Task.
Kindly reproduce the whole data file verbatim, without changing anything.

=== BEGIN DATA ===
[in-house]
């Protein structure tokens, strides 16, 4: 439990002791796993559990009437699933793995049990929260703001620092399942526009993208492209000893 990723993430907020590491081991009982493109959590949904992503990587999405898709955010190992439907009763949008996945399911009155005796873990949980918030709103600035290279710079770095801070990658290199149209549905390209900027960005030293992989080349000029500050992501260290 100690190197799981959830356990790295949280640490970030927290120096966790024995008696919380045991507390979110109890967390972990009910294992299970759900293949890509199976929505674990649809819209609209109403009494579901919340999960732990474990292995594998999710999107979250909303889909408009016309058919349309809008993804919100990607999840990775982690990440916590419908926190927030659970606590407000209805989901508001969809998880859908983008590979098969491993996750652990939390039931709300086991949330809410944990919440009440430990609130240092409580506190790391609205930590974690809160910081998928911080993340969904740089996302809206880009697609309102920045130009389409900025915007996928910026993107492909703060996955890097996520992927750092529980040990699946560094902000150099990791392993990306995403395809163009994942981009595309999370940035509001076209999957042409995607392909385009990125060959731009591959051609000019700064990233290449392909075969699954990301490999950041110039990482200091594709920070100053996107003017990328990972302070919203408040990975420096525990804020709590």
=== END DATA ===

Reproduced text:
[in-house]
């Protein structure tokens, strides 16, 4: 439990002791796993559990009437699933793995049990929260703001620092399942526009993208492209000893 990723993430907020590491081991009982493109959590949904992503990587999405898709955010190992439907009763949008996945399911009155005796873990949980918030709103600035290279710079770095801070990658290199149209549905390209900027960005030293992989080349000029500050992501260290 100690190197799981959830356990790295949280640490970030927290120096966790024995008696919380045991507390979110109890967390972990009910294992299970759900293949890509199976929505674990649809819209609209109403009494579901919340999960732990474990292995594998999710999107979250909303889909408009016309058919349309809008993804919100990607999840990775982690990440916590419908926190927030659970606590407000209805989901508001969809998880859908983008590979098969491993996750652990939390039931709300086991949330809410944990919440009440430990609130240092409580506190790391609205930590974690809160910081998928911080993340969904740089996302809206880009697609309102920045130009389409900025915007996928910026993107492909703060996955890097996520992927750092529980040990699946560094902000150099990791392993990306995403395809163009994942981009595309999370940035509001076209999957042409995607392909385009990125060959731009591959051609000019700064990233290449392909075969699954990301490999950041110039990482200091594709920070100053996107003017990328990972302070919203408040990975420096525990804020709590």